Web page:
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Now that we have outlined the general impact and potential drawbacks, let’s dive deeper. We asked various DDMA experts from different corners of the marketing sector to explain the impact of Generative AI and LLMs within their own field of expertise. 

Didric van den Borne (Merkle), DDMA Committee Creative 

“LLMs are not yet a permanent part of our creative process, but I expect that to change very soon. Creatives love the application. We mainly use it now if it fits within the time, to play along in the ideation phase. It’s incredibly fun and addictive, but it does take time and expertise to get good results. This applies to LLMs but also to other generative AI, such as DALL-E. We sometimes use ChatGPT to quickly obtain a framework of a text and use it as a starting point. Or for ‘dumb’ SEO texts that nobody actually reads. I expect ChatGPT-4 to also play a role in prototyping because it can write code quite well. 

Of course, there are also dangers. I see it as a tool that is constantly changing, but ultimately enables us to create what we envision. The dangers are misusing the tool or always using it and ignoring the rest of the toolbox. Another danger is that because LLMs play a greater role in the final product, the outcome becomes generic. Users can become lazy because the result is quickly sufficient and therefore not bother to create truly distinctive content. Another danger is that people take the outcome for granted and do not fact-check. 

Of course, these new possibilities raise many (ethical) questions. AI learns from material. What is the quality of that material? Will it multiply incorrect content? Read Twitter for an evening, and you can already see the problem. Does the AI use personal data as input if it has accidentally been made public? And if the AI generates content so quickly, will content that has been worked hard on be overshadowed by AI-generated content without feeling? The future will tell.” 

Martijn van Vreeden

Martijn van Vreeden, DDMA Committee Digital Analytics 

“LLM certainly has an impact on digital analytics, but perhaps (for now) in very different ways than in other marketing disciplines. Currently, you see that simple tasks can be taken over with ChatGPT, such as writing basic JavaScript functions. It is also used in some analyses, but this is only the case for very few organizations and has not yet had an impact on the masses. 

You do see that the topic has an impact across the board within digital, but for now, I think we as the digital analytics committee will stay away from it.” 

Jimmy de Vreede (Springbok Agency), DDMA Committee Data, Decisions & Engagement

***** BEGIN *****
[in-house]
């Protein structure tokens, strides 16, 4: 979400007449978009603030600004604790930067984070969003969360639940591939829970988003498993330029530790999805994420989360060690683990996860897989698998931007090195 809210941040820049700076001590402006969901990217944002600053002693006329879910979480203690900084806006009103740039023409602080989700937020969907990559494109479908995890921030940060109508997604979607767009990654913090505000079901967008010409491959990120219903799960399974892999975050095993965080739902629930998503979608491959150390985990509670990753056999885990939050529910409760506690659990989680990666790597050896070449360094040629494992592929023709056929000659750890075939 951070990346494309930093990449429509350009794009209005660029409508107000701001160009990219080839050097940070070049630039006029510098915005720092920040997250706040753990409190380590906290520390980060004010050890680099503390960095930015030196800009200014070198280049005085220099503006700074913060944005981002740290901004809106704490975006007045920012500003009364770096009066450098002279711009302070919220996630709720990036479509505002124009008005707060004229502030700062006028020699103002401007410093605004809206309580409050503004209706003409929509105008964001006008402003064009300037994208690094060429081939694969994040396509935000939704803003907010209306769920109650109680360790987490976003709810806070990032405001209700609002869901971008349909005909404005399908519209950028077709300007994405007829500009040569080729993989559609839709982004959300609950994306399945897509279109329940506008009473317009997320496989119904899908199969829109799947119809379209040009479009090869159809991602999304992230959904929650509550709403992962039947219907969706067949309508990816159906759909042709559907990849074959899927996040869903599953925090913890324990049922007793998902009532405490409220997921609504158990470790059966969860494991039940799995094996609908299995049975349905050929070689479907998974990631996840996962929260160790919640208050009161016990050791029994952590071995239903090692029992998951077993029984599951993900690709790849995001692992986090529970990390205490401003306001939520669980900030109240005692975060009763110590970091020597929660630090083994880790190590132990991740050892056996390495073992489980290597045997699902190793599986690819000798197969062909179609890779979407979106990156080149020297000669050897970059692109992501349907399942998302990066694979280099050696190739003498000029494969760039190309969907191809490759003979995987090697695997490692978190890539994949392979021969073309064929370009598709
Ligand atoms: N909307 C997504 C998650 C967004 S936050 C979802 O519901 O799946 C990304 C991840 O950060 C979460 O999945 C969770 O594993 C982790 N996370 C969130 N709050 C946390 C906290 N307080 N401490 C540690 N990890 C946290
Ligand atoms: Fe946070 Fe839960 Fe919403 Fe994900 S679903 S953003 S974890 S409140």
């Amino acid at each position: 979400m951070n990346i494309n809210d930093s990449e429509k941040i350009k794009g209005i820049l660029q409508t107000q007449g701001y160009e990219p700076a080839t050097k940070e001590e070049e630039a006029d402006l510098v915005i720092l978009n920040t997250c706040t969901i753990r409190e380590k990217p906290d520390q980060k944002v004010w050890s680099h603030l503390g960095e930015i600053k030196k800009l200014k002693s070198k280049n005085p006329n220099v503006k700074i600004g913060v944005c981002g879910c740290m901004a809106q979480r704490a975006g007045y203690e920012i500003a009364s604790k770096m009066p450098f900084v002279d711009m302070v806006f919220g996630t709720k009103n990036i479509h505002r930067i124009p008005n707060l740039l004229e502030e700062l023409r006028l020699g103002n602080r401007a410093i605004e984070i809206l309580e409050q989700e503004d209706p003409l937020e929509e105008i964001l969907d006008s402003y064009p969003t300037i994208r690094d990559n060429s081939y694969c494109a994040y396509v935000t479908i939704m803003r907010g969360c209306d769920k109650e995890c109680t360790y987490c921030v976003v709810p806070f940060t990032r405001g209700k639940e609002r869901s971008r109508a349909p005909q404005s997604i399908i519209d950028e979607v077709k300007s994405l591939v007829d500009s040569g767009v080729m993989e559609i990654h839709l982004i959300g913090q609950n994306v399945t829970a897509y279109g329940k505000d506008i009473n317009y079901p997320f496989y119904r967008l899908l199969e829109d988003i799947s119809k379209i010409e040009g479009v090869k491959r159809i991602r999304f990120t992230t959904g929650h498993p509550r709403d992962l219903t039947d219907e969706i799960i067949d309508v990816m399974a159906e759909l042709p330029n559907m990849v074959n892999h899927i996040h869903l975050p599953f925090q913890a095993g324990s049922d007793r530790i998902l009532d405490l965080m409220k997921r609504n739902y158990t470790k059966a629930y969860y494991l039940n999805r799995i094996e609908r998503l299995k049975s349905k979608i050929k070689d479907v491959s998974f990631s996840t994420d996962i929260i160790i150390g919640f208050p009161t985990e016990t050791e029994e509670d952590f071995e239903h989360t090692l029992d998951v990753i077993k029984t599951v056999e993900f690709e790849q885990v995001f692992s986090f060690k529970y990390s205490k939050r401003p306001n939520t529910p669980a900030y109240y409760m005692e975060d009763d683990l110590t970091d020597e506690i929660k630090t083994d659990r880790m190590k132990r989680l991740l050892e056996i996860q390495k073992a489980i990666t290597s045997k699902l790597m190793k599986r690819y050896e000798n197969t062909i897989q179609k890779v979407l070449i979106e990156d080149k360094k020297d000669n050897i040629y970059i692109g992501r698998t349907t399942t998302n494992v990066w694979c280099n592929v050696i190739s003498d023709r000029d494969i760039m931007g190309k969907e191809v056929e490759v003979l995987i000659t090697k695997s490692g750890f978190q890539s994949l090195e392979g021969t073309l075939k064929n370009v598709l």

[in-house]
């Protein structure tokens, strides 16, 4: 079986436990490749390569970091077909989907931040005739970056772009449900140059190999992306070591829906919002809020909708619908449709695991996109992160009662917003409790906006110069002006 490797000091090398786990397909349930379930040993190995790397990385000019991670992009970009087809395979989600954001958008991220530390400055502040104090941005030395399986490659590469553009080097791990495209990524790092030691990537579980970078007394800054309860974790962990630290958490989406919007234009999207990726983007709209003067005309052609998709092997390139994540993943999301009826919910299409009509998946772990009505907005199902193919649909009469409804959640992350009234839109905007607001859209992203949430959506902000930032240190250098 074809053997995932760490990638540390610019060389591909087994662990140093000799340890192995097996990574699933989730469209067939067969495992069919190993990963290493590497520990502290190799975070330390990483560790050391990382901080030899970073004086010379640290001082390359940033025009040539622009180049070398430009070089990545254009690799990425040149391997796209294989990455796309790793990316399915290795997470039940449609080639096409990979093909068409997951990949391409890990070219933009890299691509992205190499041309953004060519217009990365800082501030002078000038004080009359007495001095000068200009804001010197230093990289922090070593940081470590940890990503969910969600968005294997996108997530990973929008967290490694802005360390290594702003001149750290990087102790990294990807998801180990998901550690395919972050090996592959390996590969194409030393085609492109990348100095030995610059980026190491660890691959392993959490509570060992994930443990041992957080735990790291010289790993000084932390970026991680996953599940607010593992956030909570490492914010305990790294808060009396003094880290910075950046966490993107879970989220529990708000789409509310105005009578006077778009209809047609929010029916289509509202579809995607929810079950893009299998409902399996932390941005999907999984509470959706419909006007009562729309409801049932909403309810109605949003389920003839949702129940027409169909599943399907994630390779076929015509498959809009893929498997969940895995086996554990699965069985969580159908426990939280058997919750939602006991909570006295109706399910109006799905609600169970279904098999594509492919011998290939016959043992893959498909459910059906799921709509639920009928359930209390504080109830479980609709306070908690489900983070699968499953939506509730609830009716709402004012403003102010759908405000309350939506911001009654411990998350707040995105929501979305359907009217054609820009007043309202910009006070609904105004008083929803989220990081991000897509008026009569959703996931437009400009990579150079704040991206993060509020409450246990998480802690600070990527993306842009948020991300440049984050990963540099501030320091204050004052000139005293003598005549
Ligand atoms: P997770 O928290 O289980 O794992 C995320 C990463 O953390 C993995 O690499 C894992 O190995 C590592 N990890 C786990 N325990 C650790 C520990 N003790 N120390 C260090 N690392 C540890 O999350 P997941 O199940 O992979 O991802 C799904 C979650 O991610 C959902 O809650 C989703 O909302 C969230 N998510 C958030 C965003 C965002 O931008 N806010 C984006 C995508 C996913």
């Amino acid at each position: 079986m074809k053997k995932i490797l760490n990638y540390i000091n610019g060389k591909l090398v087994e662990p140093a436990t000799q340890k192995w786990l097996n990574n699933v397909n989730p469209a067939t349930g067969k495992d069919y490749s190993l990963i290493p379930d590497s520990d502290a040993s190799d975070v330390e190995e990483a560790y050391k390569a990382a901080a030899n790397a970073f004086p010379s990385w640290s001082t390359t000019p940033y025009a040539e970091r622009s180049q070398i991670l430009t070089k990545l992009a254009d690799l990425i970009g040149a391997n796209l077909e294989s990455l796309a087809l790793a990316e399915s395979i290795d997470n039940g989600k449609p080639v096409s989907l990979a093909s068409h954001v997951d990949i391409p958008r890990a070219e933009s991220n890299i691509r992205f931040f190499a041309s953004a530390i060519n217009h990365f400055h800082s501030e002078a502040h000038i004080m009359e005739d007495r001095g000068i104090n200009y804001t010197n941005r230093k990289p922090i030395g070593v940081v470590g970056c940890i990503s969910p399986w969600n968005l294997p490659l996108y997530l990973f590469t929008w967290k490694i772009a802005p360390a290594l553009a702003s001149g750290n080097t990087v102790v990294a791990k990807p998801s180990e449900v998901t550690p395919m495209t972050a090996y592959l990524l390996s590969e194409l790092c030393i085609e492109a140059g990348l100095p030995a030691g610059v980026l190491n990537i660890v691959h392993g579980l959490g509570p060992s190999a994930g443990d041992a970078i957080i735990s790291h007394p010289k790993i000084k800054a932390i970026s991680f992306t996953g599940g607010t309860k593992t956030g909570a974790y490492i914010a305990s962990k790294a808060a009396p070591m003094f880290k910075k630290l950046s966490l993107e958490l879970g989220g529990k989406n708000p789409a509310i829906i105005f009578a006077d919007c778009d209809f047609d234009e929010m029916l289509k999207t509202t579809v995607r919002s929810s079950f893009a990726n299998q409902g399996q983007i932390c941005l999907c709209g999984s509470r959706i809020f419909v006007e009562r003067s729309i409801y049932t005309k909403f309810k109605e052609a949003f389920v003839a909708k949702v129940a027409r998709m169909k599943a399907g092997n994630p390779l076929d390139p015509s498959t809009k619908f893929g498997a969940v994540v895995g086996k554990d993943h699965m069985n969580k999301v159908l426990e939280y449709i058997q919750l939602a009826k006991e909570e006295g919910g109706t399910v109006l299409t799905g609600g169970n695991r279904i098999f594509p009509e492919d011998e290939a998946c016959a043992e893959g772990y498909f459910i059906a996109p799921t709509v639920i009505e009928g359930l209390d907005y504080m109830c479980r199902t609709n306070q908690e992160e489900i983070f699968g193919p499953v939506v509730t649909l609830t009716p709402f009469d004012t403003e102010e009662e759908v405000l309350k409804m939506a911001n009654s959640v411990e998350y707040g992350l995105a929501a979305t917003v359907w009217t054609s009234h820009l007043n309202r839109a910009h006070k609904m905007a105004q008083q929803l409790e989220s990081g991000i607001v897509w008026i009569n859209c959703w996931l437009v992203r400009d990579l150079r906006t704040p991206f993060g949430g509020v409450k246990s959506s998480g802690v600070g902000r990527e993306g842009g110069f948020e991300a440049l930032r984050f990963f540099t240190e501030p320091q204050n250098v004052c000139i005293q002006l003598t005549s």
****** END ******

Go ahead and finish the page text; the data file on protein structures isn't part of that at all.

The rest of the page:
LLMs are increasingly being used for marketing activities. Developers, data engineers and data scientists were the first and have been using AI assistants, for example GitHub Copilot, for about a year now. We also see that administrative and creative tasks are increasingly supported by LLM (e.g., writing commercial proposals or as input for a creative session, such as making a presentation, etc.). Adoption is currently depending on the person (the early adopter) but will broaden. In the longer term, I expect that more than 50% of marketing related tasks will be taken over by LLM. 

For marketing operations, automated personalized content at scale will become easier – and achievable for any company. There are challenges to tackle. For example, what data to use, build your own or use a commercial model, how to consistently verify the output). I do not have any examples yet, but they will soon emerge. I am curious about how consumers will perceive this. What will be preferred; personalized content from LLM (possibly better) versus human-made content 

Then there are also risks to take in consideration. Bias in the data, which will affect the output – a not easily solved problem. Additionally, there is fake news and the first examples of using LLMs in phishing are already here. Other challenges to consider are that LLMs will mainly be for the “happy few,” leaving other groups behind. The long-term risks, such as the replacement of humans by AI, might be true but do not really help discussions we need to have about the immediate challenges. 

Kevin Duijn

Kevin Duijndam (KLM), DDMA Committee AI 

In the field of AI, the main influence is that there is more attention for what AI can do. The AI hype is back with a vengeance. At the same time, we must realize that the development of LLMs began much earlier. Especially the ‘foundation’ models, where you can fine-tune a very large model for a specific application, have caused a change in how you can develop AI for certain applications. At the same time, people are now mainly looking at ChatGPT to solve any problems, while for many applications, other models would be better suited. 

Of course, there are also disadvantages. Firstly, a lot is still not clearly regulated for the use of Generative AI such as LLMs. Suppose you spend hours on the right prompts to get to a certain text. In that case, how is ownership divided between the owner of the LLM, the owners of input training data for the LLM, and your prompts to achieve the end result?